IMF says Sierra Leone's economy recovering from shocks
An International Monetary Fund (IMF) mission led by John WakemanLinn visited Freetown during March 1529, 2016 to conduct the fifth review under the Extended Credit Facility (ECF) and hold the 2016 Article IV consultation discussions. At the conclusion of the visit, Mr. Wakeman-Linn said Sierra Leone's economy is recovering from the twin shocks of the Ebola virus epidemic and the halt in iron-ore mining. Economic momentum is building again, and GDP is expected to grow by 4.3 percent this year from a contraction of 21 percent in 2015. The improvement reflects the pick-up in economic activities following the end of Ebola, and the resumption of iron ore mining early this year. Inflation remained stable at 8.5 percent in 2015, but a small uptick is expected in 2016 due to the depreciation of the Leone.
The government budget is under pressure, reflecting a likely shortfall in donor receipts, higher-than budgeted spending on certain categories of expenditures, and a shortfall in domestic financing. Notwithstanding the resumption of iron exports, the current account balance is pro- jected to widen relative to 2015, as official transfers slow down. Despite pressure in the foreign exchange market, gross international reserves of the Bank of Sierra Leone (BSL) are projected to remain unchanged.
Over the medium term (2017-19), growth could average 5 percent owing to expected improvements in the external environment and implementation of a wide range of post-Ebola recovery initiatives in key sectors. But there are important downside risks. Ebola virus could resurface, dampening economic activities. Dependence on external flows, especially from iron ore exports and donor support, leaves the economy exposed to external shocks. Further global economic slowdown, particularly lower demand from China, a major trading partner, could stall the momentum. Fiscal policy implementation could suffer from lack of financing, undermining growth prospects further. Banking system reforms, if not implemented, could create financial sector risks. Delay in the implementation of business environment reforms could impact on the transmission of economic policies, reducing growth impact. To ensure the economy is prepared to address these risks, policy makers will need to be prepared to adjust policies as necessary should the economic environment change.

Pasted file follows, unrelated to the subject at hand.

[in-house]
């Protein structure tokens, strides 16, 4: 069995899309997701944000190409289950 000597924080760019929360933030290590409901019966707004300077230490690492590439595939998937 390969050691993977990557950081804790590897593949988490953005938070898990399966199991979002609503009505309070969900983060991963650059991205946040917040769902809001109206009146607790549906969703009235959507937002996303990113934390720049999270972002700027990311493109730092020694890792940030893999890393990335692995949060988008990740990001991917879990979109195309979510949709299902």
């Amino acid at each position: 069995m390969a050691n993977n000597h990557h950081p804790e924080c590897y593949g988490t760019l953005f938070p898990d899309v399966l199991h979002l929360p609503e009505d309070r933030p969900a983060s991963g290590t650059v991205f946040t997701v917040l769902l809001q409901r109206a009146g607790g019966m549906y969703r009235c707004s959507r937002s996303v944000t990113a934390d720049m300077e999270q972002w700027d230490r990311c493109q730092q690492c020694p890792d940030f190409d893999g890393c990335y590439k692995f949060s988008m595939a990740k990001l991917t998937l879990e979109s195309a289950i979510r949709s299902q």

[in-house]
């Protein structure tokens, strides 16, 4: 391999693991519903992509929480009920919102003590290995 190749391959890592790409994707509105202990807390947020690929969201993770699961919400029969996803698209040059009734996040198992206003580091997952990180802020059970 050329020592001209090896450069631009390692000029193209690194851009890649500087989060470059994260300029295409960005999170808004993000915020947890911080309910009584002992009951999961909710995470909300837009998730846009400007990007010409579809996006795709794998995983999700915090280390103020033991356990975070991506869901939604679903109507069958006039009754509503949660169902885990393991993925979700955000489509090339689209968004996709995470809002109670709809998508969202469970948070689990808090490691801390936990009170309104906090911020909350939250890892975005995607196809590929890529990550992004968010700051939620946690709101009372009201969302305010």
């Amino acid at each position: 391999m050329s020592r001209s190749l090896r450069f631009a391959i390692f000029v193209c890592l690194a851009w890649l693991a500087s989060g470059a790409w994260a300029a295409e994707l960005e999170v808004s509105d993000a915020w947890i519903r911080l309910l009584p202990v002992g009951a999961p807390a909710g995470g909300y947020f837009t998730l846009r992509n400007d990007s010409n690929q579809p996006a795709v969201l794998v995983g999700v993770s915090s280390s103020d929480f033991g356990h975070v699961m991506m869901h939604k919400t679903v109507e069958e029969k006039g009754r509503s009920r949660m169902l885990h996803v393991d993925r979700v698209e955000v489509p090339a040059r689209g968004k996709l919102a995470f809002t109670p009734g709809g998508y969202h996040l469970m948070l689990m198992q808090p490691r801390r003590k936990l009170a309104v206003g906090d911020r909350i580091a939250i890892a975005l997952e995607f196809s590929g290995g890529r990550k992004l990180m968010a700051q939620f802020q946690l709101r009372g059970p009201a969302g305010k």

Progress has been made towards completing the fifth review. All end-December 2015 quantitative performance criteria and all indicative targets were met. All but two structural benchmarks were also met. The Public Financial Management (PFM) Bill has stalled in Parliament, as a result of which structural benchmarks on the establishment of the Treasury Single Account and the Natural Resource Revenue Fund were missed. Despite the overall progress, discussions aimed at completing the review continue. The mission and authorities reached a common understanding of the challenges and risks associated with the 2016 budget, and have made some progress in discussions on how to address those challenges. These discussions will continue in the coming weeks. There were agreements on some elements of near term policies. Fiscal policy will focus on managing government finances to reduce the immense stress it is under. Revenue policies will address enhanced mobilization and elimination of import duty exemptions and waivers which cost the budget significant revenue.